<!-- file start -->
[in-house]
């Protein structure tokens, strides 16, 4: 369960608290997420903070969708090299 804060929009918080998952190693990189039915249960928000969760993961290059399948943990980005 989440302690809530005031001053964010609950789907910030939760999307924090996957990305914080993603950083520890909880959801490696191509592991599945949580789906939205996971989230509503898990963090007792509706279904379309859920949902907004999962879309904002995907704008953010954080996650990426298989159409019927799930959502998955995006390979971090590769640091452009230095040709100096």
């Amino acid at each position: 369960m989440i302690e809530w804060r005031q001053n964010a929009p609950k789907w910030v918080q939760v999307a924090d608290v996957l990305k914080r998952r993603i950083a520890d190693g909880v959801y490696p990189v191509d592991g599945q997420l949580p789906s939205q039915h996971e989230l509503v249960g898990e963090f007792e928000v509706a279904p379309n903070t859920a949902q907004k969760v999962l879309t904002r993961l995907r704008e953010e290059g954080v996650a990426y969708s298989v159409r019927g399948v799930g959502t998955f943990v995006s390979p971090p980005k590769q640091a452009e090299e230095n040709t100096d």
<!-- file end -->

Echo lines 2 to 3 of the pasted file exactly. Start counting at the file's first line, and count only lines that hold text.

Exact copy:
């Protein structure tokens, strides 16, 4: 369960608290997420903070969708090299 804060929009918080998952190693990189039915249960928000969760993961290059399948943990980005 989440302690809530005031001053964010609950789907910030939760999307924090996957990305914080993603950083520890909880959801490696191509592991599945949580789906939205996971989230509503898990963090007792509706279904379309859920949902907004999962879309904002995907704008953010954080996650990426298989159409019927799930959502998955995006390979971090590769640091452009230095040709100096």
């Amino acid at each position: 369960m989440i302690e809530w804060r005031q001053n964010a929009p609950k789907w910030v918080q939760v999307a924090d608290v996957l990305k914080r998952r993603i950083a520890d190693g909880v959801y490696p990189v191509d592991g599945q997420l949580p789906s939205q039915h996971e989230l509503v249960g898990e963090f007792e928000v509706a279904p379309n903070t859920a949902q907004k969760v999962l879309t904002r993961l995907r704008e953010e290059g954080v996650a990426y969708s298989v159409r019927g399948v799930g959502t998955f943990v995006s390979p971090p980005k590769q640091a452009e090299e230095n040709t100096d």